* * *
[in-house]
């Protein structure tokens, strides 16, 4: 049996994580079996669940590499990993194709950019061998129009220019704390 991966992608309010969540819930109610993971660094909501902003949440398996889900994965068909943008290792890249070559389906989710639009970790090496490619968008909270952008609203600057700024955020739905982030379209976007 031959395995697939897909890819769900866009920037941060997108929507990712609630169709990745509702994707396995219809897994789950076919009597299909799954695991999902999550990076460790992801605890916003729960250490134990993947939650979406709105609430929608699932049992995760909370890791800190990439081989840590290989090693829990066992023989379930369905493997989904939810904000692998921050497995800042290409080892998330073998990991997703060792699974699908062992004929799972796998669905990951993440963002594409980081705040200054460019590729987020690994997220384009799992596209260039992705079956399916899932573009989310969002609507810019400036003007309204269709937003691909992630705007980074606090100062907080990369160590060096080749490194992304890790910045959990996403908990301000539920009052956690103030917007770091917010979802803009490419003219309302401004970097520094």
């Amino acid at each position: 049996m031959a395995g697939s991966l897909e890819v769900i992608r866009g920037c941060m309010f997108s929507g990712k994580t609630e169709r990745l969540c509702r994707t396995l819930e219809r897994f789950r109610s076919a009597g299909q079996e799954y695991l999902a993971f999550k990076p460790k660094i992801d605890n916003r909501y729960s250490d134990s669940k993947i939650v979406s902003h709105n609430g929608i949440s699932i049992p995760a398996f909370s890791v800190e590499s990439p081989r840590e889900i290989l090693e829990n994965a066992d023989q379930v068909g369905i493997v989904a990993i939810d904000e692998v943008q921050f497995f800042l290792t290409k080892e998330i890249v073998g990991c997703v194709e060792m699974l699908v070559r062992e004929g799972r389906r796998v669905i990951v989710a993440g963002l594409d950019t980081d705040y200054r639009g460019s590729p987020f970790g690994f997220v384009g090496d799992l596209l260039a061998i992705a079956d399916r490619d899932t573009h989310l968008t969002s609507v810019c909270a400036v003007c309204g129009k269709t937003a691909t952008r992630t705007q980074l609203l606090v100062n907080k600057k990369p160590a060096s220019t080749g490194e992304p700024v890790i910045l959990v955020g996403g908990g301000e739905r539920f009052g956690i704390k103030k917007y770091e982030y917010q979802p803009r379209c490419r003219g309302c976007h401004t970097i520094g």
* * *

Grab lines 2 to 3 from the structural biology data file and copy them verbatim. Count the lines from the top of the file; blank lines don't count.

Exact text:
């Protein structure tokens, strides 16, 4: 049996994580079996669940590499990993194709950019061998129009220019704390 991966992608309010969540819930109610993971660094909501902003949440398996889900994965068909943008290792890249070559389906989710639009970790090496490619968008909270952008609203600057700024955020739905982030379209976007 031959395995697939897909890819769900866009920037941060997108929507990712609630169709990745509702994707396995219809897994789950076919009597299909799954695991999902999550990076460790992801605890916003729960250490134990993947939650979406709105609430929608699932049992995760909370890791800190990439081989840590290989090693829990066992023989379930369905493997989904939810904000692998921050497995800042290409080892998330073998990991997703060792699974699908062992004929799972796998669905990951993440963002594409980081705040200054460019590729987020690994997220384009799992596209260039992705079956399916899932573009989310969002609507810019400036003007309204269709937003691909992630705007980074606090100062907080990369160590060096080749490194992304890790910045959990996403908990301000539920009052956690103030917007770091917010979802803009490419003219309302401004970097520094």
């Amino acid at each position: 049996m031959a395995g697939s991966l897909e890819v769900i992608r866009g920037c941060m309010f997108s929507g990712k994580t609630e169709r990745l969540c509702r994707t396995l819930e219809r897994f789950r109610s076919a009597g299909q079996e799954y695991l999902a993971f999550k990076p460790k660094i992801d605890n916003r909501y729960s250490d134990s669940k993947i939650v979406s902003h709105n609430g929608i949440s699932i049992p995760a398996f909370s890791v800190e590499s990439p081989r840590e889900i290989l090693e829990n994965a066992d023989q379930v068909g369905i493997v989904a990993i939810d904000e692998v943008q921050f497995f800042l290792t290409k080892e998330i890249v073998g990991c997703v194709e060792m699974l699908v070559r062992e004929g799972r389906r796998v669905i990951v989710a993440g963002l594409d950019t980081d705040y200054r639009g460019s590729p987020f970790g690994f997220v384009g090496d799992l596209l260039a061998i992705a079956d399916r490619d899932t573009h989310l968008t969002s609507v810019c909270a400036v003007c309204g129009k269709t937003a691909t952008r992630t705007q980074l609203l606090v100062n907080k600057k990369p160590a060096s220019t080749g490194e992304p700024v890790i910045l959990v955020g996403g908990g301000e739905r539920f009052g956690i704390k103030k917007y770091e982030y917010q979802p803009r379209c490419r003219g309302c976007h401004t970097i520094g």